Judge 'invites' Anglo to sue Quinns for contempt
ANGLO Irish Bank may sue the Quinn family for contempt of court after a High Court judge suggested that course of action as a "way of dealing with" things if the Quinns are unlawfully reducing Anglo's claim on a €500m property empire.
The comment from Mr Justice Frank Clarke came as he refused to let Anglo file an affidavit alleging that the Quinn family had breached an interim injunction which bans them from reducing the value of their international property assets.
Earlier, the Quinns' senior counsel, Bill Shipsey, had demanded that Anglo either "put up or shut up" in relation to the alleged infringements of the injunction, rather than repeatedly referring to them in open court.
In refusing to admit the affidavit, Mr Justice Clarke said it seemed to him that if orders of the court had been breached, "there's a way of dealing with that -- by bringing an application for contempt".
Earlier, Anglo's senior counsel, Shane Murphy, had told the court that "significant and very serious issues have developed" since Anglo first moved to stop the Quinns reducing the bank's claim on their international property empire.
The allegations were contained in an affidavit signed by Anglo executive Richard Woodhouse and delivered to the Quinns' counsel on Sunday. Further details cannot be reported as the relevant affidavit has not been opened in court.
The bank last night declined to comment on whether it would consider pursuing the Quinns for contempt.
Mr Justice Clarke said he was not permanently excluding the affidavit but that he wanted more time to consider its content and give the Quinns adequate time to respond.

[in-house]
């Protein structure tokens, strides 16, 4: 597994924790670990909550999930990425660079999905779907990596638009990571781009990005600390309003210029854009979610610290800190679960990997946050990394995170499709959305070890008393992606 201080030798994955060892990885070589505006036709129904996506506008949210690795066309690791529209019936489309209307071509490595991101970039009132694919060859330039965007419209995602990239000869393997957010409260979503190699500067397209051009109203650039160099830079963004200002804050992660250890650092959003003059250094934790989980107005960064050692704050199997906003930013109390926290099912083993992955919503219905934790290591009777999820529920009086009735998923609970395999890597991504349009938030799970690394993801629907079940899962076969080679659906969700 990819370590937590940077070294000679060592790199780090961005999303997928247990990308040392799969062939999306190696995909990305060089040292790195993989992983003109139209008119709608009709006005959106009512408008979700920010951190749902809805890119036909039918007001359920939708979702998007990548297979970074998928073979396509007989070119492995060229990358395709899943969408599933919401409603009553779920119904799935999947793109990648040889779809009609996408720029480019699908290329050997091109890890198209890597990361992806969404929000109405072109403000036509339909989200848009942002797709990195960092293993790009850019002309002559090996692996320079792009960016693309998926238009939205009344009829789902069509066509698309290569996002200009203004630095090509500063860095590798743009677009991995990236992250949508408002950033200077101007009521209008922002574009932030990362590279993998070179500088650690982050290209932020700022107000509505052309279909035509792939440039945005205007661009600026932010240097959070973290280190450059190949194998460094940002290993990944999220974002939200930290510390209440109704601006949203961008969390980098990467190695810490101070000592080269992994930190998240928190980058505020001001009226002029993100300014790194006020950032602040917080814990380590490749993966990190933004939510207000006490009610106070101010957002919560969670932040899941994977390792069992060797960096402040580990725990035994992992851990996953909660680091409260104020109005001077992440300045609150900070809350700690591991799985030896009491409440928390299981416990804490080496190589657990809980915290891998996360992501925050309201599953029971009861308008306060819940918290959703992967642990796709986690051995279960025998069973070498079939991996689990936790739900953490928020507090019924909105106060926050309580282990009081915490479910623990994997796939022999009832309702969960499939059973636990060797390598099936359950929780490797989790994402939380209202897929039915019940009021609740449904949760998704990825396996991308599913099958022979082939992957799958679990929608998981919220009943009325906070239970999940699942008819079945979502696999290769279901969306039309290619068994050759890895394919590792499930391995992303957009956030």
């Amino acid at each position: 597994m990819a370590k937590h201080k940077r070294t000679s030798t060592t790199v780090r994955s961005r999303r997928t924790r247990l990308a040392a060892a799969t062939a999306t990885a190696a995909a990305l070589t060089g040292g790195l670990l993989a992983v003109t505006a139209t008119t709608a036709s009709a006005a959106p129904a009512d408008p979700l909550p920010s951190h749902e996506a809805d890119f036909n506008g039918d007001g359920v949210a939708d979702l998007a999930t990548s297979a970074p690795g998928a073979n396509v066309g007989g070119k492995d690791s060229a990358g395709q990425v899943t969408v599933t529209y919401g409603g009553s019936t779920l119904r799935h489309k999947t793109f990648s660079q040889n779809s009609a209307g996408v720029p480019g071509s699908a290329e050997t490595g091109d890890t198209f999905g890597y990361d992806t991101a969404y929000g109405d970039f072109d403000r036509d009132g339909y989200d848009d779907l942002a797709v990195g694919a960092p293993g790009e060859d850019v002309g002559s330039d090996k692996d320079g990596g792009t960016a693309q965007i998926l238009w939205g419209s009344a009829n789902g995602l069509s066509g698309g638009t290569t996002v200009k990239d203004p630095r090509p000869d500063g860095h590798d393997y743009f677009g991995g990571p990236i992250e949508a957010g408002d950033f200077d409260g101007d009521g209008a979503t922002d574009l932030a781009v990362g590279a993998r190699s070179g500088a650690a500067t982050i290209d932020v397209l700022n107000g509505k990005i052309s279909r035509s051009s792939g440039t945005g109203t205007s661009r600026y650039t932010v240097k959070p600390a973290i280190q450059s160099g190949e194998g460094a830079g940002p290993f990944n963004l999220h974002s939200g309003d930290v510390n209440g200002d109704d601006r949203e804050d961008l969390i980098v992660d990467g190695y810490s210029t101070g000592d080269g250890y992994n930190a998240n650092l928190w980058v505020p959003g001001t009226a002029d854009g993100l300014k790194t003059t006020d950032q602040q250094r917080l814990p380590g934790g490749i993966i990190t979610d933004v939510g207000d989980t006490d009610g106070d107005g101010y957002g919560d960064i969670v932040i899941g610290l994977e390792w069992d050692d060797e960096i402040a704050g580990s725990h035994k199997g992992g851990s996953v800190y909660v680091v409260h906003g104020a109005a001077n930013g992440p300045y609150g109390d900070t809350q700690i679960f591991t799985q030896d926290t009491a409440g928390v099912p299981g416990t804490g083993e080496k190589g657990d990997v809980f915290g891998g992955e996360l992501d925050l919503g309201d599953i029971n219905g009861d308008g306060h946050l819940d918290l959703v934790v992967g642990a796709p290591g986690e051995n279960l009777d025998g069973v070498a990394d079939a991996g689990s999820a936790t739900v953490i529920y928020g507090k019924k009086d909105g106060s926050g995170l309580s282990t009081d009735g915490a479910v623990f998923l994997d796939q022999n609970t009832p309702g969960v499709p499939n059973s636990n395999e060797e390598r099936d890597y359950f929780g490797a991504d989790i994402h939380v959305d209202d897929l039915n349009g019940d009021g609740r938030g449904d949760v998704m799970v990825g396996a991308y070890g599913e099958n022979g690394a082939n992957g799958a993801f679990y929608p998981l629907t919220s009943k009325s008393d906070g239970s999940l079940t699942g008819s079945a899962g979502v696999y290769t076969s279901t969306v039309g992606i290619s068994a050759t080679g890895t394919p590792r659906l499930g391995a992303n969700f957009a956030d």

"It's important to be vigilant to ensure that parties are not unfairly treated," he said, pointing out that press reports would only show Anglo's version if the affidavit was opened before the Quinns had a chance to reply.
He had earlier denied a request from the Quinns' lawyers that this week's hearing be suspended until the court has decided whether the case falls under the jurisdiction of Ireland or Cyprus.
Arguments on jurisdiction took up all day Monday and several hours yesterday, with the Quinns arguing for Cyprus and Anglo pushing for Ireland.
The judge will now give his verdict on both the jurisdiction issue and the case concur- rently.
Interim orders, banning the removal of any assets from the international property group, remain in place.
Anglo said it was "very anxious" that the hearing should go ahead and that the interim orders remain unchanged. The Quinns had pushed for modifications to the interim orders but said they could "live with it" if the existing orders stayed.
Yesterday's hearing gave further insight into the Quinns' response to Anglo's allegations that the family had been changing the structure of companies to reduce the bank's claim on international property assets.
Mr Murphy told the court that the Quinns had not "seriously challenged" the bank's claim that actions to this effect have taken place.
Anglo took security over the international property group after it loaned Sean Quinn some €2.3bn to buy shares in the bank. The Quinn family claim that this breached company law.